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Blood type influences early stroke risk


Blood type is linked to the risk of early stroke, according to an American study published in August 2022 in the journal Neurology.

The number of people suffering from an early stroke is increasing. These people are more likely to die from it, and survivors potentially face decades of disability. Despite this, there is little research on the causes of early strokes.“Said Steven J. Kittner, professor of neurology at the University of Maryland School of Medicine, co-lead author.

Kittner and his colleagues performed a meta-analysis of 48 studies on genetics and ischemic stroke, which is caused by a blockage of blood flow to the brain. These studies included a total of 17,000 people with stroke and nearly 600,000 healthy people who had never had a stroke for comparison.

They then examined all the chromosomes collected in order to identify genetic variants associated with stroke and found a link between early stroke, i.e. stroke occurring before the age of 60, and the area of ​​the chromosome that includes the gene that determines whether a blood type is A, AB, B or O.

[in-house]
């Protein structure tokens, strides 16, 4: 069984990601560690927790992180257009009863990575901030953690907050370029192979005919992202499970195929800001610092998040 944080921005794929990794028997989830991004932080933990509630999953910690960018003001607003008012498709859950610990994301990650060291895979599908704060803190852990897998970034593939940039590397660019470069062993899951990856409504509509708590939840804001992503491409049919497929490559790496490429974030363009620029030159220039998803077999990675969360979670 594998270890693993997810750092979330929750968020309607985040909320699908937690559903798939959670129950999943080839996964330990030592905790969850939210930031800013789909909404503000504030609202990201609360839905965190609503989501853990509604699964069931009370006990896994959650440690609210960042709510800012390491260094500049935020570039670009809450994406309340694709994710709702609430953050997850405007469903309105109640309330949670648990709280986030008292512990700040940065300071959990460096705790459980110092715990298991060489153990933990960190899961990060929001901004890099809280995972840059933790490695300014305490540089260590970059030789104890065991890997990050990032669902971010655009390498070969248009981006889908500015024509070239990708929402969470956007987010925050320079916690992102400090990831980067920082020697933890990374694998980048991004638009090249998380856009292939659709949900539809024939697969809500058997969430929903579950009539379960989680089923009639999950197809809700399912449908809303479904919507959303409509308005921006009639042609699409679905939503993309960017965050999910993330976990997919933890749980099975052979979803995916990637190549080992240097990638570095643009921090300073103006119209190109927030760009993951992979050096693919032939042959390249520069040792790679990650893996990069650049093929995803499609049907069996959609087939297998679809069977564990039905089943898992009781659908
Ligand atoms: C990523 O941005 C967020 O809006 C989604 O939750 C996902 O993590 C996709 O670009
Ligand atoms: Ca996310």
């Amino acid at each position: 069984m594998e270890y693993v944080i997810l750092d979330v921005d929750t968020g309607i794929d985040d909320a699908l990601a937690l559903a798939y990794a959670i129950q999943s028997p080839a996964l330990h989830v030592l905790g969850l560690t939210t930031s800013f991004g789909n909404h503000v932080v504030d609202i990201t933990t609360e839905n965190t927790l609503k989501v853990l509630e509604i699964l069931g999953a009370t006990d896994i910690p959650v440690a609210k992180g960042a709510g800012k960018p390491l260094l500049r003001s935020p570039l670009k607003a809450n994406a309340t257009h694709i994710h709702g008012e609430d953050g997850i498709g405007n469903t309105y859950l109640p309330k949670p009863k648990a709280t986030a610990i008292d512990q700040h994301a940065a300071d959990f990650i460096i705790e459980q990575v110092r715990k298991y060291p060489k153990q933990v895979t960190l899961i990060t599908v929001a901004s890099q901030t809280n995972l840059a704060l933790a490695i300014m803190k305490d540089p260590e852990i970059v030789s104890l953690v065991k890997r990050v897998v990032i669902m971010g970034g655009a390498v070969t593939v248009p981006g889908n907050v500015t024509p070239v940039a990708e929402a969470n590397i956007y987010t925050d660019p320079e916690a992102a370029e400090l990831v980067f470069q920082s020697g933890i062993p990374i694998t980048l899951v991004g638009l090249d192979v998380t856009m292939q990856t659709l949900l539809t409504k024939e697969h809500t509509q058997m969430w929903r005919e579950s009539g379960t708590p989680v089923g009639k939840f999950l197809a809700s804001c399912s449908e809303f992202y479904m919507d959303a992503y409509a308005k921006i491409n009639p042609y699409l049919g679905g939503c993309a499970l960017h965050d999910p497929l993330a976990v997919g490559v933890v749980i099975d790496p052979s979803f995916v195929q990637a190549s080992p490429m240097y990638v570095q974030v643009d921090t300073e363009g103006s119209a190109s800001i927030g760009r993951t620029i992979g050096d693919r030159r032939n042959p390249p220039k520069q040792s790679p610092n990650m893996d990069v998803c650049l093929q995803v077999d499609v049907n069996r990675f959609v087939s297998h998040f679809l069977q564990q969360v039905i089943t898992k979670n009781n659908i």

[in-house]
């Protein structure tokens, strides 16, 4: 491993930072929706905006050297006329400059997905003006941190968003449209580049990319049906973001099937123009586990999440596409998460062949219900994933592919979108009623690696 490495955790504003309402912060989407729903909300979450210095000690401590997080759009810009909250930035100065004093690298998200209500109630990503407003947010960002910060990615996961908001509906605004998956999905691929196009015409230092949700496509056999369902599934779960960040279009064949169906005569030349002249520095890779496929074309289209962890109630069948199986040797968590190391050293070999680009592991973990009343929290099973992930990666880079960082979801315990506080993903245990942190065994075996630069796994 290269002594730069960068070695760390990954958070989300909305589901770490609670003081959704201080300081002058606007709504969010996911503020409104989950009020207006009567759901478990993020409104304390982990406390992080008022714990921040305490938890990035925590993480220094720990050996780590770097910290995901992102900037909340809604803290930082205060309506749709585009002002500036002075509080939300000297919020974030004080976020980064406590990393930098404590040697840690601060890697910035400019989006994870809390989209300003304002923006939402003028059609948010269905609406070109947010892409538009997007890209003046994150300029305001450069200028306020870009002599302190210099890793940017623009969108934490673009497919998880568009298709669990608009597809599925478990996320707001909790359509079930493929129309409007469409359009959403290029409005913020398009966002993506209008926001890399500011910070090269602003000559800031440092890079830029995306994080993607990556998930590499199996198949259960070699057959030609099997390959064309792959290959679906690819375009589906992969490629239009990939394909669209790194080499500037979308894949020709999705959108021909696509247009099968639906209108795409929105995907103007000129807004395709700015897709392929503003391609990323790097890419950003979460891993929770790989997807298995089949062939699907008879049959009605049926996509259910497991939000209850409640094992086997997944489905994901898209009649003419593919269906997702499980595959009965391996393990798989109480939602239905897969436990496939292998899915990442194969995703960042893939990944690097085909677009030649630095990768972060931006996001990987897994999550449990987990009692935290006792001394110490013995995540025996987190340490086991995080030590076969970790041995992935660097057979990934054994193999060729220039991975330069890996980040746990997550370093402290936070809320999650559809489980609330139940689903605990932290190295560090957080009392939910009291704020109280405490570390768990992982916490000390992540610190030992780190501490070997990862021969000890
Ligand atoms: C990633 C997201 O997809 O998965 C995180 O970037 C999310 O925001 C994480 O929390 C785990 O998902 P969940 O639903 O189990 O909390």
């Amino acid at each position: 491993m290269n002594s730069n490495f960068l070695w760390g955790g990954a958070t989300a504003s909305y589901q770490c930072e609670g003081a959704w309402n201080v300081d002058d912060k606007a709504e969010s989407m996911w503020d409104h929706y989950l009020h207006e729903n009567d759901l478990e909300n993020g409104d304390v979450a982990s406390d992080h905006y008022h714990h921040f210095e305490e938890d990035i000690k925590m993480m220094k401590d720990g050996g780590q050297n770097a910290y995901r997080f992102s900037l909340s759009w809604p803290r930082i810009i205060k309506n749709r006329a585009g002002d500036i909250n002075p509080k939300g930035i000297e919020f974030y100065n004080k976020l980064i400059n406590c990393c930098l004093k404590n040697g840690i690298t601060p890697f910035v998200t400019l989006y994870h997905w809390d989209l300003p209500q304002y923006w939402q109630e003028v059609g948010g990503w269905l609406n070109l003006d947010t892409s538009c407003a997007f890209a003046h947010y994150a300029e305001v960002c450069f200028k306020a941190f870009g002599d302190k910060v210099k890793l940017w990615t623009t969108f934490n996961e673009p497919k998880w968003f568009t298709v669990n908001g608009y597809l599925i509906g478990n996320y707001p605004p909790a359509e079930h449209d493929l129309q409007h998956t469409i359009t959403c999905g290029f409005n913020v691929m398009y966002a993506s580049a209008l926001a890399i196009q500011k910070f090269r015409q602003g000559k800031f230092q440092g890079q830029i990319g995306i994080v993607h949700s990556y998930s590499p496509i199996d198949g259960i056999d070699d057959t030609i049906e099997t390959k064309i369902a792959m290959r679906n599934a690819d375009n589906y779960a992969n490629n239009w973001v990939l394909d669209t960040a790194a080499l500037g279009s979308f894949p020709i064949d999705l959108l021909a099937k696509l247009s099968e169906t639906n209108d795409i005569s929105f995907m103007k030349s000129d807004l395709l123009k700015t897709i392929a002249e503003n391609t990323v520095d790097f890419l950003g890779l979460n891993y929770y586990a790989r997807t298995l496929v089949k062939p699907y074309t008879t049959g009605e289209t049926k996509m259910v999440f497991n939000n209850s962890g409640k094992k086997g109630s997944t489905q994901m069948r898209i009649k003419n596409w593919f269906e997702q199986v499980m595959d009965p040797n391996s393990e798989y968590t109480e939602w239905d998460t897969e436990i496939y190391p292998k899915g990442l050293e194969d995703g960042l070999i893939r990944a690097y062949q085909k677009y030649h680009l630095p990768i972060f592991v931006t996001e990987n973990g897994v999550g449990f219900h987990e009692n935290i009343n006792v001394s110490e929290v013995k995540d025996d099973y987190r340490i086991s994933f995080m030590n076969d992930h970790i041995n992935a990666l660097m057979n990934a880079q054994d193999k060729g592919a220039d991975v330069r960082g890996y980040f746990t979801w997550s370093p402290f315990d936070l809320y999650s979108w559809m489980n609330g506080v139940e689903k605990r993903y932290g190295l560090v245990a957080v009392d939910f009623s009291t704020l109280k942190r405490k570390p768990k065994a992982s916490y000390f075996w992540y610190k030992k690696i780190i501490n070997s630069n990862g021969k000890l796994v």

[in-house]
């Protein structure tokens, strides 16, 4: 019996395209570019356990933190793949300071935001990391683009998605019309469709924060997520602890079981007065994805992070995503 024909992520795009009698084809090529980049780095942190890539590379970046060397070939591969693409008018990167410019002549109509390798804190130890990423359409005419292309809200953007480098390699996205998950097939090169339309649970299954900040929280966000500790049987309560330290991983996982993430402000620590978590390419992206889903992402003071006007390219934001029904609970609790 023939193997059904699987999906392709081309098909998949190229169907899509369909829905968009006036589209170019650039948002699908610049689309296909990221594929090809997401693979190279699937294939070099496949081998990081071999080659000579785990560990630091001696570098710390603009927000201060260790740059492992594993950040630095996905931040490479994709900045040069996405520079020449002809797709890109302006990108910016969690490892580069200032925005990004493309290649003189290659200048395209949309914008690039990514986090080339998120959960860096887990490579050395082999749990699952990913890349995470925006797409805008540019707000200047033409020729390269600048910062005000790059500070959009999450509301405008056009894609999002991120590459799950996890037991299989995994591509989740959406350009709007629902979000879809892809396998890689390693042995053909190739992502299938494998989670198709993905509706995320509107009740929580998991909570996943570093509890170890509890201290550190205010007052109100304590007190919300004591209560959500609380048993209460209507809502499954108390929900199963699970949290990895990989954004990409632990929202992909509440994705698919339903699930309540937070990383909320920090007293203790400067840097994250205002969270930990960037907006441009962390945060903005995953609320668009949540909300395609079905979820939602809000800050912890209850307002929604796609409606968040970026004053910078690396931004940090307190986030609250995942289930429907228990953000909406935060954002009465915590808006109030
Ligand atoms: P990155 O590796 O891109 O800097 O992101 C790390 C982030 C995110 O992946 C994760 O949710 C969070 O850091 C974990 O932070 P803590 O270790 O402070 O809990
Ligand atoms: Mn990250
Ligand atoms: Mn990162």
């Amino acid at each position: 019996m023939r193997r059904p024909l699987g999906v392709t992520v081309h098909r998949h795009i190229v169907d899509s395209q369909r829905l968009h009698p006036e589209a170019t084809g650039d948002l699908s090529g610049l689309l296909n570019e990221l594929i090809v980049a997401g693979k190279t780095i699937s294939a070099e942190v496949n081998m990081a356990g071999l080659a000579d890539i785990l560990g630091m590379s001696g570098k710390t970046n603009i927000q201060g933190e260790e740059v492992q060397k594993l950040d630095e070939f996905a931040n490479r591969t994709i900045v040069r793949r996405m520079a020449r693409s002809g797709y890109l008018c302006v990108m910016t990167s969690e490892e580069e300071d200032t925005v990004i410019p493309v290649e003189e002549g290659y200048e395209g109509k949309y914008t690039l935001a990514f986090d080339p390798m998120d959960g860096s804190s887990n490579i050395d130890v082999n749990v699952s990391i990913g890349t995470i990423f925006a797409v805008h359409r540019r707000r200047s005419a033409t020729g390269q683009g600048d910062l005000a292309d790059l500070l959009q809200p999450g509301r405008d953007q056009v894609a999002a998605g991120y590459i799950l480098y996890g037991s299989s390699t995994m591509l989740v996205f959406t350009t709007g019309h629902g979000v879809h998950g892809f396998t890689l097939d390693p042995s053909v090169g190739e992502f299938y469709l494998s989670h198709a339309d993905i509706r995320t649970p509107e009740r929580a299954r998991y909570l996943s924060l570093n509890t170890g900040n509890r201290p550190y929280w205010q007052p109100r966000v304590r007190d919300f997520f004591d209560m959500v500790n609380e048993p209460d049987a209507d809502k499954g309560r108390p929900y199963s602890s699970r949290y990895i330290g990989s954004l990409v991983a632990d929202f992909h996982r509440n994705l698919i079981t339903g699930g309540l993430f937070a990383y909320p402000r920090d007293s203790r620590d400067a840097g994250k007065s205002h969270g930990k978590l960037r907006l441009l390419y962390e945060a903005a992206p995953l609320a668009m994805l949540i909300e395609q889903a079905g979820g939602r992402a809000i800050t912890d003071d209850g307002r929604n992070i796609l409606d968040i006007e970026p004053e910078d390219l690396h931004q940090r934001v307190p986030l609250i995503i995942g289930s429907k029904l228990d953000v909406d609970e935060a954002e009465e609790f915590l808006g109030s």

People with blood type A had a 16% higher risk of having an early stroke than those in other groups. Those in group O had a 12% lower risk compared to the other groups. People with early or late stroke were also more likely to have blood type B compared to controls.

The association between blood type and late-onset strokes was much weaker than that found for early strokes, says co-lead author Braxton D. Mitchell.

The increased risk was very modest and people with blood type A should not worry about having an early stroke or engage in further medical screening or testing based on this finding, the researchers point out.

We still don’t know why blood type A confers a higher risk, but it probably has something to do with blood clotting factors, such as platelets and the cells that line blood vessels, as well as other other circulating proteins, all of which play a role in the development of blood clotssays Kittner. Previous studies suggest that people with blood type A have a slightly higher risk of developing blood clots in the legs, called deep vein thrombosis. “We clearly need further follow-up studies to clarify the mechanisms of increased stroke risk“, he added.

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Psychomedia with sources: University of Maryland, Neurology.
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